[PD] resizing samples, noob question

Frank Barknecht fbar at footils.org
Tue Feb 10 11:25:10 CET 2009

Andrew Faraday hat gesagt: // Andrew Faraday wrote:

> Hey guysI'm trying to create a patch  that play samples 'at speed'
> but which is then variable. I need an equation to turn the number of
> samples in a table into the length of the sound file in seconds.
> Using this I should be able to divide one by the number of seconds
> and use that figure to set the speed of a phasor~ object for correct
> speed playback, is that right? what's the equation?

You need to know the samplerate of your soundfile first - which may be
different from Pd's samplerate as reported by [samplerate~] !

Lets assume your file's samplerate is the CD-standard 44.1 kHz or 44100 Hz.
That means that 44100 samples are necessary to make up one second
(because 1 Hz = 1/s) and the duration of one sample is 1/44100

So if you have a table of size X, then it has a duration of X *
1/44100 seconds or more general:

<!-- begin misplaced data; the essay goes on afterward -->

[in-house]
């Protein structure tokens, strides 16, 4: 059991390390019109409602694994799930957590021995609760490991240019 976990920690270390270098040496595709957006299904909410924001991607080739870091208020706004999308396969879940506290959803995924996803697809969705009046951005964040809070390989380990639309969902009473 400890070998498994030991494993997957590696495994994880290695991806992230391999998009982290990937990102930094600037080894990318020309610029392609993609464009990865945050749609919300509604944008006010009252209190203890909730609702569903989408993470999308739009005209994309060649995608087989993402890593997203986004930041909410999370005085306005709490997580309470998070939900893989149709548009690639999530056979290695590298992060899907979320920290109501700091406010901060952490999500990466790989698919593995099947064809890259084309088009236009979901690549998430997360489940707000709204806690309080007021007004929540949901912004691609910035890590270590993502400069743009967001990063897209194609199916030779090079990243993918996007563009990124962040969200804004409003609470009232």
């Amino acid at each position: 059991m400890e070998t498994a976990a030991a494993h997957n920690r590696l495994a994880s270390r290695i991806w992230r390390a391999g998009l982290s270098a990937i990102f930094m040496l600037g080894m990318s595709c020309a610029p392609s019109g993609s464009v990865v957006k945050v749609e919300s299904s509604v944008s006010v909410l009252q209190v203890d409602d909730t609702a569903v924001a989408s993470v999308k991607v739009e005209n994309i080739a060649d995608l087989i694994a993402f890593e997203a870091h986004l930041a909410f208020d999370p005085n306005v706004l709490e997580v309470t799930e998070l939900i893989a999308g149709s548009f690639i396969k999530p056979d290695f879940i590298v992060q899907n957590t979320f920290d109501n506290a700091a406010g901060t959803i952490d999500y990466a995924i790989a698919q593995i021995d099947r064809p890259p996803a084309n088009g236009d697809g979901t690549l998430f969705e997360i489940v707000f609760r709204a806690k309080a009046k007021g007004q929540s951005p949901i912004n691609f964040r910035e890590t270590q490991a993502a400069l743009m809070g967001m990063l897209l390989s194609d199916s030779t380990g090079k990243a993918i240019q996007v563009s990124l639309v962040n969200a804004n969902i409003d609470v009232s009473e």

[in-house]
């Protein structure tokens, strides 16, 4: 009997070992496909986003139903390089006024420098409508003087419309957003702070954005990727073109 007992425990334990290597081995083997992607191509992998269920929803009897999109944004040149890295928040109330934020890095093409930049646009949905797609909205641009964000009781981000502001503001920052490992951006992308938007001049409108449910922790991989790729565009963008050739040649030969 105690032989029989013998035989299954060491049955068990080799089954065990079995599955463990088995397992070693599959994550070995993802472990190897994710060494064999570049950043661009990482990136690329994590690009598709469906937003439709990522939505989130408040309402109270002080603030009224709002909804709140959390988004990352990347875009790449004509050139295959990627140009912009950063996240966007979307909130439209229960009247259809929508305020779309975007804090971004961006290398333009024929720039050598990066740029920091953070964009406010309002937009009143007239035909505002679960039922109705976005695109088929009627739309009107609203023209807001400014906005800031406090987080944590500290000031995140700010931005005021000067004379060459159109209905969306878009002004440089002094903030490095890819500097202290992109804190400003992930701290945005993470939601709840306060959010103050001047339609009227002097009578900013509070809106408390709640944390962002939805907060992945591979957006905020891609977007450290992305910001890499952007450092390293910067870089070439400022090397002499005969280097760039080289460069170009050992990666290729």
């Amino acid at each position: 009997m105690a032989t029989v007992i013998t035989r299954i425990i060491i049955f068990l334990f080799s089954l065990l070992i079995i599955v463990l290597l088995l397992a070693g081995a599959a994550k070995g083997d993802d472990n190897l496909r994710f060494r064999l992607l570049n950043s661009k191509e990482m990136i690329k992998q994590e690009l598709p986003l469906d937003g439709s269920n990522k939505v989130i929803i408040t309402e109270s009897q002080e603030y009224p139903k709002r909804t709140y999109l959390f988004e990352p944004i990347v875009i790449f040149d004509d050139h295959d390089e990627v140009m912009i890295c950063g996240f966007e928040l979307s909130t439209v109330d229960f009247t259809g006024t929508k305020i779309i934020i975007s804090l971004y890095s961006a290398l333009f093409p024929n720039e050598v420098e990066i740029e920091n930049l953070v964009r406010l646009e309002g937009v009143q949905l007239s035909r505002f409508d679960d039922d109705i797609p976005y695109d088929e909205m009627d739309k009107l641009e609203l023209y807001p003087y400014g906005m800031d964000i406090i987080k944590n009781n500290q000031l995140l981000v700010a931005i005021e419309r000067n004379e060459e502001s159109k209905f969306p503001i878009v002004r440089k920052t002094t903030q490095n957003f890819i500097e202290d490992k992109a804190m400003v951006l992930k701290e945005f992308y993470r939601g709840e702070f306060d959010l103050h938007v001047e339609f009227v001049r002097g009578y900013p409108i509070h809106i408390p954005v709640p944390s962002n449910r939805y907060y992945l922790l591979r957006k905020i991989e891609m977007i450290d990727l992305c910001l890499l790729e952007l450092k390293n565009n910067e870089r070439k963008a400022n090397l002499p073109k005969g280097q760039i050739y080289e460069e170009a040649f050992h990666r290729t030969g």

duration in seconds = number of samples / SR in Hz

If you use a phasor~ you need to get a frequency which is the inverse
of the duration: 

 freq(Hz) = 1/dur(s)= SR(Hz)/samples

At this frequency the soundfile would play at its natural speed.[1] 

If you work with something like [vline~] to play your samples, you
have to take additional care of the fact, that these objects deal with
milliseconds, not seconds.

A duration expressed in milliseconds is 1000 times the number
describing the duration in seconds:

 1 second = 1000 milliseconds
 1.501 seconds = 1501 milliseconds

The duration of a table in milliseconds is thus: 

 dur(ms)    = 1000 * duration in seconds 
            = 1000 * (number of samples) / SR in Hz
            = (number of samples) / SR(Hz)/1000
            = (number of samples) / SR in kHz

The last transform uses the useful fact, that a frequency expressed in
Hz is 1000 times the frequency expressed in kHz: 

 44100 Hz = 44.1 kHz

Hint: If you work a lot with milliseconds it's often useful to think of
frequencies in kHz. 

It's important to learn these relations for working with delays as
well. You may want to make some abstractions out of it.

[1] To transpose it, you can use the "Momentary Transposition Formulas
for Wavetables" from:

 Frank Barknecht            Do You RjDj.me?          _ ______footils.org__

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